1931 1951 1970 1979
With Labour it's always the economy, stupid .
Above are the four Labour prime ministers who have so far lost office in the party's history. In each case it was a collapse in the economy that was a major factor or the sole reason they were ejected from power.
In 1931 the Labour Government collapsed when Ramsay Macdonald attempted to cut unemployment benefits and introduce a raft of stricter public spending cuts in the face of uncontrollable rises in the public debt; which his cabinet rejected forcing a general election and the formation of the coalition National Government.
In 1951, again seriously unstable public finances were tested to destruction by a run on sterling which brought about a foreign exchange crisis, drastic import controls and limited re-introduction of rationing.
In 1970 the famous 'pound in your pocket' devaluation of sterling in 1967 and an unexpectedly bad set of balance of payments figures released in polling week was widely seen as the main cause of Wilsons unexpected ejection from No 10.
In 1979 it was the 'Winter of discontent' that was brought about by the need to drastically cut public spending after yet another sterling crisis had forced Callaghans Government, now bankrupt, to go cap in hand to the IMF.
And here we are afte another Labour Government facing economic meltdown. Two of our biggest building societies have already gone bust and another three of our high street banks have had to be bailed out, Government borrowing is out of control and the pound has fallen to an all-time low against the Euro. Unemployment and inflation are already at their highest level for 16 years, and the recession has only just begun.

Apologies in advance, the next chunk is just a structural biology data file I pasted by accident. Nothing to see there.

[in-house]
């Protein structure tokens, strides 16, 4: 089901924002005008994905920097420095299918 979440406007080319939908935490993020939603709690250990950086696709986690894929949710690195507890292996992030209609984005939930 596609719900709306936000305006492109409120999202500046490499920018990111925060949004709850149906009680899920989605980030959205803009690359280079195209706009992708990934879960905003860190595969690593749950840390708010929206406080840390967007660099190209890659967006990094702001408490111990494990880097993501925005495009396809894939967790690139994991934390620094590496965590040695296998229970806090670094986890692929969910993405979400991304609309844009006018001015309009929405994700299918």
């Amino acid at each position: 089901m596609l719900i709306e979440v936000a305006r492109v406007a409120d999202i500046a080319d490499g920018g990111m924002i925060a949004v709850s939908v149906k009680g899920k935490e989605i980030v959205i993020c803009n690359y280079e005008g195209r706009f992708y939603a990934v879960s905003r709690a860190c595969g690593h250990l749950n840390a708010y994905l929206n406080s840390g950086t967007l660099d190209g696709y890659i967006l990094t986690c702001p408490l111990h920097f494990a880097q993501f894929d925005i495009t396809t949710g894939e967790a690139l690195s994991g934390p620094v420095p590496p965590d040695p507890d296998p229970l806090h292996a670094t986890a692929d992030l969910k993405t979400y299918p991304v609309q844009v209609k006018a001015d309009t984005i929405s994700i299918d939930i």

Sadly on this occasion we have the added complication of sixteen years of Labour 'spin' to factor in as well; so the true extent of our woes are even now being hidden from view. Labour have told us that our total national debt is 'no worse' than other countries. Unfortunately this is just not true, as Labour exclude debts from our statistics that other countries include in theirs (Private Finance initiative and civil service pension liabilities, for example); if you include those figures our national debt and the rate of growth of our national debt are the worst in the developed world.
Once again economic largesse has left the nation's overdraft out of control. If we were a business or a private household our bank would be bouncing our cheques. The danger is that Labour are about to discover the lessons that they clearly haven't learned from their own party history; that money doesn't grow on trees.